Maybe final layout

nanite_fight

Graphically program your nanite to fight other nanites in the nine by nine nanite arena. Launch viruses at other nanites to turn them into copies of yourself. Write an undefeatable nanite? Send you .sav file (renamed with your pyweek name) to rgbDreamer@gmail.com . They'll be uploaded in a script pack. Rankings for received scripts will be posted each Saturday for the duration of the pyweek judging. 4 Scripts so far: download them at https://docs.google.com/leaf?id=0BybOXJ-to3WyMDg1Zjc3MmYtNDVjOS00OTg0LWI4OTAtMmY0MjBkMTFiNmVm&hl=en

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Scores

Ratings (show detail)

Overall: 3.2
Fun: 2.8
Production: 3.2
Innovation: 3.5

Respondents: 22

Files

File Size Uploader Date
nanite_fight 1.0.zipfinal
445.1 KB rgbDreamer 2011/04/09 23:15
nanite_fightSat.png
Maybe final layout
166.7 KB rgbDreamer 2011/04/09 07:45
nanite_fightFri.png
All the functions seem to work
189.7 KB rgbDreamer 2011/04/08 23:05
nanite_fightThurs.png
Now more functional!
213.8 KB rgbDreamer 2011/04/07 10:59
nanite_fightwed.png
early look at nanite_fight
15.2 KB rgbDreamer 2011/04/06 18:43

Diary Entries

nanite_fight competition

Program a nanite and email to me to pit it against others for weekly rankings. rgbDreamer@gmail.com

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nanite_fight

Prerelease:
http://pyweek.org/e/nanite_fight/
Working on more features, but I'd love feedback

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nanite_fight

God I love first-order functions.  Almost this whole game is drawn using a dictionary of function:image.  I wrote a primitive graphical programming language just by passing around first order functions.  The tooltips are a dictionary of function:string.  And I don't define a single class (non-oop was a learning goal).

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nanite_fight

Now with more colors! It saves! It loads! Working functions!  Awesome Sounds! (at least for a little while before they get annoying, but... It mutes!).  Now I have to decide between polish and a single player puzzle mode.  Or both and my eyeballs fall out.

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nanite_fight

It'll work as a two player game; do I have time for a single-player campaign mode?

1 comment

Good morning pyweek

Yesterday I went to bed at 14:00 and woke at 17:30.  Today somehow I wake up at 7:30 and birds are chirping and I have two donuts left and I am excited to pyweek!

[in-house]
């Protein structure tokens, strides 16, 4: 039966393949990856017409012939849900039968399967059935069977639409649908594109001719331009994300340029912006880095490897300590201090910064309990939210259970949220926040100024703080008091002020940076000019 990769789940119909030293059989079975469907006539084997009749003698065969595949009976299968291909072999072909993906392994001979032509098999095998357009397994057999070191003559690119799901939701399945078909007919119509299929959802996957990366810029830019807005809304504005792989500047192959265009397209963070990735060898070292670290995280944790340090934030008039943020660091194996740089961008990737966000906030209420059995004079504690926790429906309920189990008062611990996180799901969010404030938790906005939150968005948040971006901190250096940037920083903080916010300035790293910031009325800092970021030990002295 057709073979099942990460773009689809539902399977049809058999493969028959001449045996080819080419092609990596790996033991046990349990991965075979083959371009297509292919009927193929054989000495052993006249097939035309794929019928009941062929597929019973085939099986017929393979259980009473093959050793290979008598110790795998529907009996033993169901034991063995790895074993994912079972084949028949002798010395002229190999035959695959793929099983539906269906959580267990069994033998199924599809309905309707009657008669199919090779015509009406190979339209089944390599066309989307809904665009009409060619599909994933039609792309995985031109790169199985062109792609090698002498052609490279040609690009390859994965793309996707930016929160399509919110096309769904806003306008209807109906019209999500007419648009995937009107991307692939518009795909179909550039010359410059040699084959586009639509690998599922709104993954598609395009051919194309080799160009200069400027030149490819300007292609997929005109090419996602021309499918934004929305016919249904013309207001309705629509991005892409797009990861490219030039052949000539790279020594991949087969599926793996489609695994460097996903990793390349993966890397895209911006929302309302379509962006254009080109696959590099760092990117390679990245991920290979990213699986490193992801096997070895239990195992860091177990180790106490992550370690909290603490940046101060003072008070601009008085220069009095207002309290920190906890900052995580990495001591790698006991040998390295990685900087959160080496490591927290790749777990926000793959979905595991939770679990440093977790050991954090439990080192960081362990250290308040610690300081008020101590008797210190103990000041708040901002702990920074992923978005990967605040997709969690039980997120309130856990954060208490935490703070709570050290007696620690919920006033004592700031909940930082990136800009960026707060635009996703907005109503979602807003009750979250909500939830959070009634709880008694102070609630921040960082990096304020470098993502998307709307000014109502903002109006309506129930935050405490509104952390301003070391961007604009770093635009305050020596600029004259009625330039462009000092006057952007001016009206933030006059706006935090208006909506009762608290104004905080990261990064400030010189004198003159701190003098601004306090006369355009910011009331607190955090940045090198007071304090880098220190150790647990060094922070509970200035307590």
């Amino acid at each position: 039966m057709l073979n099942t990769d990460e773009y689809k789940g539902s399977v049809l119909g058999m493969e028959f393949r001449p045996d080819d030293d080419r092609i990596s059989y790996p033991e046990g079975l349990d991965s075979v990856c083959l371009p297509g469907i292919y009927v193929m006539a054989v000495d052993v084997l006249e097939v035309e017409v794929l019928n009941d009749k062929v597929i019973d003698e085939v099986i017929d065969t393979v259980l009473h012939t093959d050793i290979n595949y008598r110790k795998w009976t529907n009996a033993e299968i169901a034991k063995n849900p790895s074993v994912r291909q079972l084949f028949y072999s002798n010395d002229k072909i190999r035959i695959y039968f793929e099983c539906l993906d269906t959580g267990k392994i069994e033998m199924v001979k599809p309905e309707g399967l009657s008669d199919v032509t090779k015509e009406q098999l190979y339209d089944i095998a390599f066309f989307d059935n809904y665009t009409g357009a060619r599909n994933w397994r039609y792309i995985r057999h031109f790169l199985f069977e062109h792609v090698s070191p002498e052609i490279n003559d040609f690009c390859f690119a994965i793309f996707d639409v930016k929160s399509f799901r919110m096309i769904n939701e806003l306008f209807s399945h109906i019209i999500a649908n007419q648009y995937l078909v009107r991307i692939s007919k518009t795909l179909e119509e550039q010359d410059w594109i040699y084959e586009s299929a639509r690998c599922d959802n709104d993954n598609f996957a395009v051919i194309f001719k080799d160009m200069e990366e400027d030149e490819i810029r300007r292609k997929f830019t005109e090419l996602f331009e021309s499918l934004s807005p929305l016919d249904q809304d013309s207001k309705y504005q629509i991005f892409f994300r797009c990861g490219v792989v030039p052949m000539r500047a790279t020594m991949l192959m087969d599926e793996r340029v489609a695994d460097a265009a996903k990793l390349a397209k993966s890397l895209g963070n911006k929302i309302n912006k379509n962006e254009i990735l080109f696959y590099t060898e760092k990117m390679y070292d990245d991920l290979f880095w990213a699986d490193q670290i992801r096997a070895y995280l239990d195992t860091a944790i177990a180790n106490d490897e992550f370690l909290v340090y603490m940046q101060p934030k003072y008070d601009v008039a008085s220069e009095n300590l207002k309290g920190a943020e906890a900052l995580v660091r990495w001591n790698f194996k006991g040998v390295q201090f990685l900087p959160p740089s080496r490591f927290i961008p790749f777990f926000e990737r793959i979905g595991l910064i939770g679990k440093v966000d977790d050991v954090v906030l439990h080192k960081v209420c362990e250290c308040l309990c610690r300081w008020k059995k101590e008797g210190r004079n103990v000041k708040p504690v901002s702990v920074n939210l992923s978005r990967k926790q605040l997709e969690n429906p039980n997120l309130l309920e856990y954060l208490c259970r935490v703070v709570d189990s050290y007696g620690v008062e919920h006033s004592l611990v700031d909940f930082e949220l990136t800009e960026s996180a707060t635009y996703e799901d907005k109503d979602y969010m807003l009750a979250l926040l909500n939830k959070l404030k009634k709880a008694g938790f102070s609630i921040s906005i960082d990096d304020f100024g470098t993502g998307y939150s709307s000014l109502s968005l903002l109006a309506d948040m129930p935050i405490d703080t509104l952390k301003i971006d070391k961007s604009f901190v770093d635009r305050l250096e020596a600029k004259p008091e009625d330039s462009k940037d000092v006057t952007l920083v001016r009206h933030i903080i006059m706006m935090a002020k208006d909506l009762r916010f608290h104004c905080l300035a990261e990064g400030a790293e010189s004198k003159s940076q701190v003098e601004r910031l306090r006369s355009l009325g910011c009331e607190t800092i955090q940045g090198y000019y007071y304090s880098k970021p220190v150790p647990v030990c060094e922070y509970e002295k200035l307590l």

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predicates

Writing these predicates is awful.

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Introducing nanite_fight

I'm trying some new things.  I'm trying to get out of my object-oriented comfort zone.  I'm trying to implement a kind of proto-language whose elements are all first-order functions.  Learning new things is good.

I'm trying to constrain everything in nines: nine nanites, nine instructions per function, 9 * 4 instructions (9 function calls, 9 actions, 9 control structures, 9 sensor inputs).  The game has three nine by nine grids, each kinda broken into nine three by three grids.  The goal is to take over all nine nanites, at which point all your code will be running nine times.  So I think I meet the theme.  That's good.

I think that this can be fun with really simple graphics, which will save a lot of time, which is good.

I'm paying a lot of attention to the idea of "emergent complexity".  36 commands is a lot, but really all you can do is drag an instruction onto a square.  If there are multiple nanites following the instructions, that's a lot of multiplication.  So that's good.

I got a lot of the framework done pretty fast today, and have a pretty good idea of how to do everything, so it's feasible, and that's good.

I'm not sure how long the control side of the model-view-controller setup will take.  In the past I've struggled slowly with building drag-and-drop interfaces, so I could fall behind there and not finish.  That'd be bad.

I'm not really sure that nine nine-instruction functions will be enough to do anything interesting.  If not, that's a clear way this game could suck.

-Shanti Pothapragada

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